How can sleep centers help improve patient safety during the current crisis? Jonathan Sherrill has answers. Jonathan, who is the General Manager and Technical Director for Advanced Sleep Medicine Services, presented on patient safety during the COVID-19 pandemic at the California Sleep Society’s COVID-19 Town Hall Webinar May 29, 2020.
We’re fortunate to have Jonathan and our Chief Medical Officer, Said Mostafavi, MD, leading our quality and patient safety effort. Jonathan has worked in the field of sleep medicine for more than 20 years and holds the Registered Polysomnographic Technologist (RPSGT) and Registered Sleep Technologist (RST) credentials, and teaches Clinical Polysomnography as an adjunct professor at Orange Coast College. Dr. Mostafavi is double board certified in sleep medicine and board certified in pulmonary diseases and on the clinical faculty at UCLA. Both Jonathan and Dr. Mostafavi serve on the board of directors of the California Sleep Society. Jonathan and Dr. Mostafavi have worked together from the beginning of the pandemic to help Advanced Sleep Medicine Services meet the challenge of the new environment, through a variety of efforts including a top-to-bottom review of our policies, new procedures including patient screening and enhanced sanitization processes and additional staff training and communication.
Improving patient safety in the current environment requires overlapping redundant measures. At Advanced Sleep Medicine Services, we use a variety of measures to help make the testing environment and process as safe as possible for patients and technicians.
First are extensive cleaning and sanitization practices, including professional housekeeping and linen service with all rooms cleaned between patients and newly laundered bed linens for each patient (of course!) plus sanitization of all equipment and high touch surfaces. For door handles, light switches and other surfaces we sanitize with a heavy duty cleaning agent then place a plastic barrier film on the surface to indicate completion of the sanitization process and to provide a further safeguard. Each patient has his or her own private room and does not share a room with any other patient. For equipment, we follow the manufacturer recommendations including use of the specified sanitizing agent.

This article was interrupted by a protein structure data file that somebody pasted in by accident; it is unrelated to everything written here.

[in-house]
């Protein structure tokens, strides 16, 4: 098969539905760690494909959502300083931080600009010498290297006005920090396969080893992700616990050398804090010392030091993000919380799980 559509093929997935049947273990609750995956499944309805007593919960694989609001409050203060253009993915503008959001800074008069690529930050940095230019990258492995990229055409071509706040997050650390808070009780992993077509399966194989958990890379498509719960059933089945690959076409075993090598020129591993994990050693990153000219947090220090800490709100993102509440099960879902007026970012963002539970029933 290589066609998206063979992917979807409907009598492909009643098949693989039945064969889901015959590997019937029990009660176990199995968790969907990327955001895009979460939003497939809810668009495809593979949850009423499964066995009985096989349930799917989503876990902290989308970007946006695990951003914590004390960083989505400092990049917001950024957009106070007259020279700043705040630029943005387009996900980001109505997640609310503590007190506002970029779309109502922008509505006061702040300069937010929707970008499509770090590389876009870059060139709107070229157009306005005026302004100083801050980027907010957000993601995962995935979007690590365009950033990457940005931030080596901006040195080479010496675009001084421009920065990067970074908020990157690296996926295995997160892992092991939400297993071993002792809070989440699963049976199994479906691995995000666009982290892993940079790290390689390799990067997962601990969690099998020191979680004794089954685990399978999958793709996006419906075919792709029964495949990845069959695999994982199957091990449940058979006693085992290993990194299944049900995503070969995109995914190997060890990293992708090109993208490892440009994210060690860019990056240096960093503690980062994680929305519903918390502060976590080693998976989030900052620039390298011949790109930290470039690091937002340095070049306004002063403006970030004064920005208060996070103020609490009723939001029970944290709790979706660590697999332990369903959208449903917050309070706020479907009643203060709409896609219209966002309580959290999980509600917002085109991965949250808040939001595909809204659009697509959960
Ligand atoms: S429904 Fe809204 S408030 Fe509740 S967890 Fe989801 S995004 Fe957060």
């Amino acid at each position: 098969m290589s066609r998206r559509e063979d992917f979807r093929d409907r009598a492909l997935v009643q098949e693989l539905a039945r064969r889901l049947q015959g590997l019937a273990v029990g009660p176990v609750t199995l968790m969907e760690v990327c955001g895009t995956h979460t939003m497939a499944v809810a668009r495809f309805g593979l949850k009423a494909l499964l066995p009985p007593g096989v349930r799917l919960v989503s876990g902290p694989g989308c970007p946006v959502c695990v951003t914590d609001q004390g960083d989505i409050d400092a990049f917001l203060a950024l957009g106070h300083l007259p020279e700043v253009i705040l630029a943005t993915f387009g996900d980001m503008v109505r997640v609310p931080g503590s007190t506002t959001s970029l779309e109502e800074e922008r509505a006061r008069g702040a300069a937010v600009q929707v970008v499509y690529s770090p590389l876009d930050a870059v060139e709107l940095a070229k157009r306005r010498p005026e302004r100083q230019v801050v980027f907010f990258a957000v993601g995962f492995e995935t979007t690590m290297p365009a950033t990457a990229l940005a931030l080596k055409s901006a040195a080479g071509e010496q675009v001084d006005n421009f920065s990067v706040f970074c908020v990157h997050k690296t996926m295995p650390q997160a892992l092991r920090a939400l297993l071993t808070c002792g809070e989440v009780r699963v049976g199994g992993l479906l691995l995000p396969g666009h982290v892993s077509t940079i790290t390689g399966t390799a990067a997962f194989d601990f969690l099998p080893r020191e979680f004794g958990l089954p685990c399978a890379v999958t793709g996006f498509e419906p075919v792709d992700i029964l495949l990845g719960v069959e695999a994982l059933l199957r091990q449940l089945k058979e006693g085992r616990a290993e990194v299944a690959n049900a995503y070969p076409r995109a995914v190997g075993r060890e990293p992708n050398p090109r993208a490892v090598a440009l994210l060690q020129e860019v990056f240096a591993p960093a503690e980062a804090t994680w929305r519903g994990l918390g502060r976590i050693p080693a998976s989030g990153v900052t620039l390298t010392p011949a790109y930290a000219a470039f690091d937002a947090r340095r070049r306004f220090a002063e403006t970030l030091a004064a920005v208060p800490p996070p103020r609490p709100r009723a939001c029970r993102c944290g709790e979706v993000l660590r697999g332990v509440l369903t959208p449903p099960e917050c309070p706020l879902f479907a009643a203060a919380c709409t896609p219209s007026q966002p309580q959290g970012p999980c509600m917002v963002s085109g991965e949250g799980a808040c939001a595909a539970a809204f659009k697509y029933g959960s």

Second is patient screening. We have six points in our patient scheduling and communication process where we ask the patient about symptoms or potential exposure to COVID-19. The final check is at the time of the appointment and includes a temperature check with a no-touch forehead thermometer. If we identify risk factors we contact the patient and reschedule once we are able to determine the risk factors have been resolved. We’ve also surveyed our technicians and other employees regarding any potential risks or exposure.
Third is staff excellence, training and support. We hire the best technicians in the sleep medicine field and are extremely proud of our team. All of our technicians have the appropriate credentials with a large percentage having achieved the difficult RPSGT status. We have regular scheduled training for all our technicians and a strong quality improvement program including feedback to individual technicians. We’ve conducted separate training sessions focused on the current environment and how to make the overnight sleep study and home sleep testing processes as safe as possible. We support our technicians, including with our lead tech program. With the lead tech program, a rotating group of senior technicians works as the lead tech each night shift. The lead tech does not have their own patients for that shift and their only role is to provide support, education and feedback to the technicians who are caring for patients that night.
Fourth is required use of Personal Protective Equipment (PPE). Our policies mandate that technicians wear a mask throughout their shift and gloves for each patient encounter and other PPE such as face shields or aprons as appropriate. We also require patients to wear a face covering when entering or leaving our facilities (but not during the actual sleep study).
Fifth are updated policies specifically related to the pandemic. We greet each patient in the lobby and immediately take the patient to their room, so patients do not spend time together in the waiting room. We are conducting PSG tests only at this time to help reduce the risk of airborne virus transmission.
Sleep medicine is important. Having a sleep study can be a big step towards better quality of life and better health, and sleep apnea, one of the most common types of sleep disorder, is correlated with significant health conditions including heart disease, hypertension, stroke and diabetes. Patients need sleep medicine services, even in a period of increased risk. It’s great that, as we face these challenges, we have leaders like Jonathan Sherrill and Dr. Said Mostafavi to show the way.